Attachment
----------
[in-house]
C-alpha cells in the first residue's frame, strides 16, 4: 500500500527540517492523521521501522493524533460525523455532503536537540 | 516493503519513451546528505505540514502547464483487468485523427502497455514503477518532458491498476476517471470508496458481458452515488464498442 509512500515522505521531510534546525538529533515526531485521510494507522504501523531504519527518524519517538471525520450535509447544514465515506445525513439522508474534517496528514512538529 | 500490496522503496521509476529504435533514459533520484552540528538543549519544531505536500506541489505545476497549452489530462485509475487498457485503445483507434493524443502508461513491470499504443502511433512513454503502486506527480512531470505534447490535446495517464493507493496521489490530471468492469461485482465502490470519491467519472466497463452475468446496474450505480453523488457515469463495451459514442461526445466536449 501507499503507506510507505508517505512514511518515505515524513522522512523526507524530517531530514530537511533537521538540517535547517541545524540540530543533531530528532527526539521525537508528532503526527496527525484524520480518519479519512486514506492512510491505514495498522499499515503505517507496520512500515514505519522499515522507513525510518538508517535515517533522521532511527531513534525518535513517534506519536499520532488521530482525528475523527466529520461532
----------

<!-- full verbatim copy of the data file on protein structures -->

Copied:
[in-house]
C-alpha cells in the first residue's frame, strides 16, 4: 500500500527540517492523521521501522493524533460525523455532503536537540 | 516493503519513451546528505505540514502547464483487468485523427502497455514503477518532458491498476476517471470508496458481458452515488464498442 509512500515522505521531510534546525538529533515526531485521510494507522504501523531504519527518524519517538471525520450535509447544514465515506445525513439522508474534517496528514512538529 | 500490496522503496521509476529504435533514459533520484552540528538543549519544531505536500506541489505545476497549452489530462485509475487498457485503445483507434493524443502508461513491470499504443502511433512513454503502486506527480512531470505534447490535446495517464493507493496521489490530471468492469461485482465502490470519491467519472466497463452475468446496474450505480453523488457515469463495451459514442461526445466536449 501507499503507506510507505508517505512514511518515505515524513522522512523526507524530517531530514530537511533537521538540517535547517541545524540540530543533531530528532527526539521525537508528532503526527496527525484524520480518519479519512486514506492512510491505514495498522499499515503505517507496520512500515514505519522499515522507513525510518538508517535515517533522521532511527531513534525518535513517534506519536499520532488521530482525528475523527466529520461532